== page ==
Boss DD-7 Digital Delay
Boss DD-7 Digital Delay
Skjold 08/12/2012

Boss DD-7 Digital Delay : Skjold's user review

« A legend »

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Besides the Boss DD-3, the DD-7 has to be one of the most recognized digital delays on the planet. You'll see this on almost every guitar player's pedalboard, regardless of the level he or she is at. Players ranging from home rockers to arena guitar heroes.
It does this because it's sturdy build and is really easy to use. You get an effect level, feedback time, delay time and mode switch. On top of that, you get an expression pedal input on the side, along with stereo inputs and outputs. Of course you can still run it using mono only, but also from mono input, to stereo output. No wonder it's a favorite amongst so many people!


Tweaking this legend is easy. The effect level knob (labeled as E. Level) is essentially a mix knob, controlling how loud the delay (echo actually) signal is. The feedback knob (labeled F. Back) controls the amount of repeats you get. Pay attention, that if you crank it up to much, the pedal will oscillate. Some find this effect useful, whilst others prefer not to reach that level of repeats.
The delay time controls how long each repeat is. Delay time is then controlled by the mode knob, determining what range you can choose the repeat length.

As if this wasn't enough. With the DD-7 they give you an analog emulation mode along with a modulation mode. Analog mode is rather self explanatory, while the modulation mode ads a tiny bit of chorus effect to the delay signal. Reverse mode is also available on the DD-7 plus a hold model, giving you 40 seconds of loop time (in mono).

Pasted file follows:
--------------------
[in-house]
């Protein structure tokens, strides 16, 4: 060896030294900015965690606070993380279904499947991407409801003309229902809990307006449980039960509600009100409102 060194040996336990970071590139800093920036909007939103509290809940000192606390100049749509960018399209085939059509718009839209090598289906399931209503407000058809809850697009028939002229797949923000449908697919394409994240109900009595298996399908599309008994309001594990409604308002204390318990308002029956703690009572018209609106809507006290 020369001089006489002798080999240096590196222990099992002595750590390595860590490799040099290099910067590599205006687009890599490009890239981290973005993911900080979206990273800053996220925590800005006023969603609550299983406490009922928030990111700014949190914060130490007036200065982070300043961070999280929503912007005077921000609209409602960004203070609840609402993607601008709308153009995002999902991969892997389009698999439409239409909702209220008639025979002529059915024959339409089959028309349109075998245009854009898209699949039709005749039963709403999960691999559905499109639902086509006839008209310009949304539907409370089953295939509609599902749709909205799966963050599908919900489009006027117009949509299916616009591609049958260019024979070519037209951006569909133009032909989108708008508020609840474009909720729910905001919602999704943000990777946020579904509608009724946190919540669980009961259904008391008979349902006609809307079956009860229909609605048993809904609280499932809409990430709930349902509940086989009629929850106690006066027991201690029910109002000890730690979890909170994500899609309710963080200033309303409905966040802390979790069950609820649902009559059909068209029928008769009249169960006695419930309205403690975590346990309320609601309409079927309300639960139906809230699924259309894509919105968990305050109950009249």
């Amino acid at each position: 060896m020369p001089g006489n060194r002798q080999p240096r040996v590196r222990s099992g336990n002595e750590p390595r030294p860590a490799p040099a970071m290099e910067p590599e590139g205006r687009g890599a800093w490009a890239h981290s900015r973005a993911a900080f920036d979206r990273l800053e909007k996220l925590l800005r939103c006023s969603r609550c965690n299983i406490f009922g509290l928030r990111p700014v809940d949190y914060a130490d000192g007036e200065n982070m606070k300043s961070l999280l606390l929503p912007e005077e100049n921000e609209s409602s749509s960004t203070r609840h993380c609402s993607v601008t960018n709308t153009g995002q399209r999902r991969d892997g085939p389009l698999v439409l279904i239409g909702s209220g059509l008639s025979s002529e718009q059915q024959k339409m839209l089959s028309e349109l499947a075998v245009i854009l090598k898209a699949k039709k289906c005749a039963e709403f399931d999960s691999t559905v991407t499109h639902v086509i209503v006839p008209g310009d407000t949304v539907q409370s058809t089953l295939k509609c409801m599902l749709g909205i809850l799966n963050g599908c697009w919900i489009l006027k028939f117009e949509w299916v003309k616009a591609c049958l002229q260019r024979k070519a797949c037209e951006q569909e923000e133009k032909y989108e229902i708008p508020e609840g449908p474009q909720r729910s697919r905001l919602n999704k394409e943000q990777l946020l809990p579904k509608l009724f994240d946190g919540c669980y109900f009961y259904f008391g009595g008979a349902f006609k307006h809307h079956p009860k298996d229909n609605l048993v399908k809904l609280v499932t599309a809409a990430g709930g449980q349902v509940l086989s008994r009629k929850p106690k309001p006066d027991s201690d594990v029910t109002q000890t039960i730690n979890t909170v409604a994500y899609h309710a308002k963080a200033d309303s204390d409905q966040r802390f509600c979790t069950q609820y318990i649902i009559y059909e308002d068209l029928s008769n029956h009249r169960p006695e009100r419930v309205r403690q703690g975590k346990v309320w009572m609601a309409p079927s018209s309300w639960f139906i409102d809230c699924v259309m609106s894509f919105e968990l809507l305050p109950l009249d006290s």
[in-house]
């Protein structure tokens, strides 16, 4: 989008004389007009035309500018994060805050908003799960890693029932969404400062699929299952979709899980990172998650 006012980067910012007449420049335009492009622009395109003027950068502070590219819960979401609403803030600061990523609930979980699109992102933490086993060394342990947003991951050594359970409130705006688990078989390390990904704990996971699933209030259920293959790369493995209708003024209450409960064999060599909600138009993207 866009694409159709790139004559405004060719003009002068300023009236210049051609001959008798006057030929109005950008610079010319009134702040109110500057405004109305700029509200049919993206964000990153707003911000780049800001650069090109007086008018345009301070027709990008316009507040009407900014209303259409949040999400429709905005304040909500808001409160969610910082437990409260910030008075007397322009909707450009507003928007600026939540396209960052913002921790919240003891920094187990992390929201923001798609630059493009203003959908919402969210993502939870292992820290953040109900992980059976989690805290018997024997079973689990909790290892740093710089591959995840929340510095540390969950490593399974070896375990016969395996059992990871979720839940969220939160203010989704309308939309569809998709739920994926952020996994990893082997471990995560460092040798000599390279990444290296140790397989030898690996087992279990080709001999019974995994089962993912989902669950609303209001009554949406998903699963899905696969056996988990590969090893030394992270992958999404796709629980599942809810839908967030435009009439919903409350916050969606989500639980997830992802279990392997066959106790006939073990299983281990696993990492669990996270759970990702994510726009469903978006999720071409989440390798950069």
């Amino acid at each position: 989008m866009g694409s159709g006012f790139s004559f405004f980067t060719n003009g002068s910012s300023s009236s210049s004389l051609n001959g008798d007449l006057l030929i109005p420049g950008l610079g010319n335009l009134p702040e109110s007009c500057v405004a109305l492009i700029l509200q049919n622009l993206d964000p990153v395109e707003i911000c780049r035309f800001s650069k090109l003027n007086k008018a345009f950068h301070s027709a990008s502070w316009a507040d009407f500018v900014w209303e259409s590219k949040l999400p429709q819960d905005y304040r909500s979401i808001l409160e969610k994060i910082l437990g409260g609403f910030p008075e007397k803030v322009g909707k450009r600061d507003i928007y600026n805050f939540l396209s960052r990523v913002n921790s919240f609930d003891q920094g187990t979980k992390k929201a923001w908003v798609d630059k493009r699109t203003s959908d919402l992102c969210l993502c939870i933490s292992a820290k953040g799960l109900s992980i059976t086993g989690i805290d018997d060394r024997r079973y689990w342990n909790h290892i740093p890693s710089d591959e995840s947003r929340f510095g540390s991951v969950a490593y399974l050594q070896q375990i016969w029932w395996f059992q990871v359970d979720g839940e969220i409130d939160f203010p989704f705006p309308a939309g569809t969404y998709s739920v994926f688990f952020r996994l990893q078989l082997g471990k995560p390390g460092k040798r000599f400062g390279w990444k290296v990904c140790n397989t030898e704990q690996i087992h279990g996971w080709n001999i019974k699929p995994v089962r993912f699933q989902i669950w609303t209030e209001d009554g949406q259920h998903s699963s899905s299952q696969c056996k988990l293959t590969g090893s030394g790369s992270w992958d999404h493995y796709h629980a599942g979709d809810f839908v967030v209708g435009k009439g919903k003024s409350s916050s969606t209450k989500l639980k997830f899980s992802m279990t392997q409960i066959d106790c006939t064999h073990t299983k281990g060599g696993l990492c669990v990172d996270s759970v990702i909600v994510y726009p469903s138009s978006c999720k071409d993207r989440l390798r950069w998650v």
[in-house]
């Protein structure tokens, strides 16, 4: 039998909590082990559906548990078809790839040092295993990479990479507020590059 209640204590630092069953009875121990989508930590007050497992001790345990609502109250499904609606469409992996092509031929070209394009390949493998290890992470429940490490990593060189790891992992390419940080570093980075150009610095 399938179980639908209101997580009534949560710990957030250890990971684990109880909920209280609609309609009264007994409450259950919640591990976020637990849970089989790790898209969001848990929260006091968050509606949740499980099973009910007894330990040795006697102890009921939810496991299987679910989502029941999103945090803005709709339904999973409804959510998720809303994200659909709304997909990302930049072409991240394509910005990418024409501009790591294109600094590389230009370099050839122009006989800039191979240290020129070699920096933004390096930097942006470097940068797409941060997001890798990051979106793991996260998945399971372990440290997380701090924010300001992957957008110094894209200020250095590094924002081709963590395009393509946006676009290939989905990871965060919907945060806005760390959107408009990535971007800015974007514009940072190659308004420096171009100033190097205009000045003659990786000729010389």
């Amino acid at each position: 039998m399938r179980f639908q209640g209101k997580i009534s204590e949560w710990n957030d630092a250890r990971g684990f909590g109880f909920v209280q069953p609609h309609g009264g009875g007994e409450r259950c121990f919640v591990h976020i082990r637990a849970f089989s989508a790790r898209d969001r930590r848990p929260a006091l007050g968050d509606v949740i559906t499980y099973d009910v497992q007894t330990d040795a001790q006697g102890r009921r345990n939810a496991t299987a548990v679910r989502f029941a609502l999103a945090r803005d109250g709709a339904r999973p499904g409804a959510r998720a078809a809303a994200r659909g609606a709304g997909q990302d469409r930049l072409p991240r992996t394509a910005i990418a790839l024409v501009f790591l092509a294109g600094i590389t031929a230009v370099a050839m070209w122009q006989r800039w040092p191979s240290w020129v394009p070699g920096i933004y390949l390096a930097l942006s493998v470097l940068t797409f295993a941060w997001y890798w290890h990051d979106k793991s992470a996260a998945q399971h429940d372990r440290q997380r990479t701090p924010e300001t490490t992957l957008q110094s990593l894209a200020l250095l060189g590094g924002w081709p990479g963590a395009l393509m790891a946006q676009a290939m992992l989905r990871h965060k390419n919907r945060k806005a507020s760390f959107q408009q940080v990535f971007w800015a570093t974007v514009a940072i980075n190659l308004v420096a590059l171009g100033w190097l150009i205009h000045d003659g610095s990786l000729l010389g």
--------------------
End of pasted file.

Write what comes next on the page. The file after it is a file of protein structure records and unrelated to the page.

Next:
Finally you have the Tap Tempo mode. Hold down the pedal for two seconds and the mode switches to Tap Tempo. The expression jack is connected directly to the tap tempo.


I actually only used the analog mode once I discovered it. But man does that one sound good! The sound of the delay pedal is widely determined by the processing chip installed, this is also what sets the different delay pedals apart from each other. Does this one then stand out compared to others - hard to tell. It depends upon the ears listening to it.
It's not the newest digital delay any more, so it may not sound as good as the new digital ones like TC Flashback delay etc.


All in all, you can't go wrong with the DD-7. You can find them for a decent price on the used marked, as it is actually rather old, but still extremely useful. After all, so many persons around the world use it, so I think it's a pedal that's worth holding on to.